When it comes to film studies, there’s no shortage of books on Akira Kurosawa. One of the latest is David A. Conrad’s Akira Kurosawa and Modern Japan, which takes the unique approach of using the director’s movies to discuss 20th-century history. Patrick Galvan recently sat down with Conrad to talk about his interests in both Kurosawa and history, and how the two resulted in this latest book.

Galvan: Could you start by telling us about your background and how you came to write a book about Kurosawa?

Conrad: I’ve loved history from a young age and became interested in Asian history specifically because I had a cousin who was adopted from China and a grandfather who was a Korean war vet. I went to Austin College, which is a small liberal arts college north of Dallas, Texas. They had a really good study abroad program and just randomly—for my second time studying abroad—I went to Japan, not knowing any of the language. I had a homestay experience in Chiba-ken, in part of the greater Tokyo area, and for the first time in my life really enjoyed learning a language. I’d tried French and Latin, but something about having to figure out words and use them right away with a family that didn’t speak much English—that was really transformative. When I got back to Austin College, I knew what my focus was going to be: Japanese history.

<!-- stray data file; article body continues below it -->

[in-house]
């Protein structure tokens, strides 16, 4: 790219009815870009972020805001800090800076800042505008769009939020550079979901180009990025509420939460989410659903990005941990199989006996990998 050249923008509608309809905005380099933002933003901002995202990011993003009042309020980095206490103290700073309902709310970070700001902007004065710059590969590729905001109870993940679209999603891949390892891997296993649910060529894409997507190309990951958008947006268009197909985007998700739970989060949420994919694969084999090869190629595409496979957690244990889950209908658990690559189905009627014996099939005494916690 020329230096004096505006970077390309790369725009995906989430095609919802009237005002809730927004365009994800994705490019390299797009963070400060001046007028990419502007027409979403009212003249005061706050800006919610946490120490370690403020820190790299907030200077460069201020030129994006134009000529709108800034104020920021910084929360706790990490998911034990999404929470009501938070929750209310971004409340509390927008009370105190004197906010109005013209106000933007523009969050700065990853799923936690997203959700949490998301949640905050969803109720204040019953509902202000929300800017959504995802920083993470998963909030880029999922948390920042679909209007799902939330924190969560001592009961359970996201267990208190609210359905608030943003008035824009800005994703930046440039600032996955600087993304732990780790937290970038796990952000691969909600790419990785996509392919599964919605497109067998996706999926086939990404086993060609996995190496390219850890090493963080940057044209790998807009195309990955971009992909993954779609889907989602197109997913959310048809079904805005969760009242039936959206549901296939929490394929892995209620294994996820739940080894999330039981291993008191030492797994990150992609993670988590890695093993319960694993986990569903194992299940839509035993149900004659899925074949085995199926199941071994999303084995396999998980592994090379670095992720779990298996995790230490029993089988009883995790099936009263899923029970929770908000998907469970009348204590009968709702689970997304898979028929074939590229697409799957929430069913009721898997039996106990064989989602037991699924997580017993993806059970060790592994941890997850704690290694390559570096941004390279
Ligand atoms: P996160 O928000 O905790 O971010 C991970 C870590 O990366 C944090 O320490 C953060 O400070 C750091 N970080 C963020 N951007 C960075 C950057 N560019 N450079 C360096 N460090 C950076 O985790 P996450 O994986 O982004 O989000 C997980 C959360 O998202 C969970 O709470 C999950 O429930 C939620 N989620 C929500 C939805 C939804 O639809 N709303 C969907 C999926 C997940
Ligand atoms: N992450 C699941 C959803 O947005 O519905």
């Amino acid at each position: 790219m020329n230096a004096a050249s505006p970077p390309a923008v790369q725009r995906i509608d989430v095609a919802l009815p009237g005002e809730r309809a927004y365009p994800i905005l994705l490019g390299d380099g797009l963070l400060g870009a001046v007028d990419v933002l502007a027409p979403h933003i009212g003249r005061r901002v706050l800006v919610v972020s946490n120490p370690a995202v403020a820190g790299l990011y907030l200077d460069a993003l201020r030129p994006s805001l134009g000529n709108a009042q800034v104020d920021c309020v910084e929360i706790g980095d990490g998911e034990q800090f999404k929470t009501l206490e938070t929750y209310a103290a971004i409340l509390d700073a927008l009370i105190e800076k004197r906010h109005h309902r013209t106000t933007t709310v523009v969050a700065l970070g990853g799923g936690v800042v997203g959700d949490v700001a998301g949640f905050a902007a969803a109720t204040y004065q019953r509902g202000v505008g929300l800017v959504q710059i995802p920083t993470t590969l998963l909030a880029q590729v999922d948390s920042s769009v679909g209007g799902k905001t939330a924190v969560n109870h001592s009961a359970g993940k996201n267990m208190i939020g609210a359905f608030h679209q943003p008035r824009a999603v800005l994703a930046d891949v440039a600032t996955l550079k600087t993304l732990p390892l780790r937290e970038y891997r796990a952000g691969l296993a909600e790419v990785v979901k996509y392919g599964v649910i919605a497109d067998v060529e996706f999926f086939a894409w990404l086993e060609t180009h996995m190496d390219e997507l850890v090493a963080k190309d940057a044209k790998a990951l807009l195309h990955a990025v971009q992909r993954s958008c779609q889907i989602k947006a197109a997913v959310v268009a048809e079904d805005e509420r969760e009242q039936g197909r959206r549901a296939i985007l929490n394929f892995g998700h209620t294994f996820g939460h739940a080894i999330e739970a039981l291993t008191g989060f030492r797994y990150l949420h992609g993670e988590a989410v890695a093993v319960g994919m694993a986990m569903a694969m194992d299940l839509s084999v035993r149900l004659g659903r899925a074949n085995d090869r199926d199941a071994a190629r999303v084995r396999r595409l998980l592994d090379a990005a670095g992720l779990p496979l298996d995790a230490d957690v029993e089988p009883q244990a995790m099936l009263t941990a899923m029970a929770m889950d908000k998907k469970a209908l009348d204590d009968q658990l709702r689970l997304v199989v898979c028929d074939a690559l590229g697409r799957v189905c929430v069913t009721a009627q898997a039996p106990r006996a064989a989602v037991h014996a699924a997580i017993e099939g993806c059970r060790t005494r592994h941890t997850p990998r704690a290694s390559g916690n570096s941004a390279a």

I majored in History, minored in Asian Studies, and after that did the JET program, knowing I wanted to go to grad school and do a PhD in some aspect of Japanese history. I was on the JET program for two years, teaching English in a very small town that’s incorporated into the city of Kesennuma. Twelve years ago, nobody outside of Japan had heard of Kesennuma, but eleven years ago—when the 3/11 tsunami and Fukushima meltdown happened—the city got on the map in a really bad way. Large parts of the city were destroyed, parts of the city caught on fire. No friends of mine lost their lives, but some did lose their houses and had to relocate. Some are still in Kesennuma; some never came back. I went back to Japan after the disaster as part of my dissertation research and lived in Sendai, but visited Kesannuma and saw the aftermath.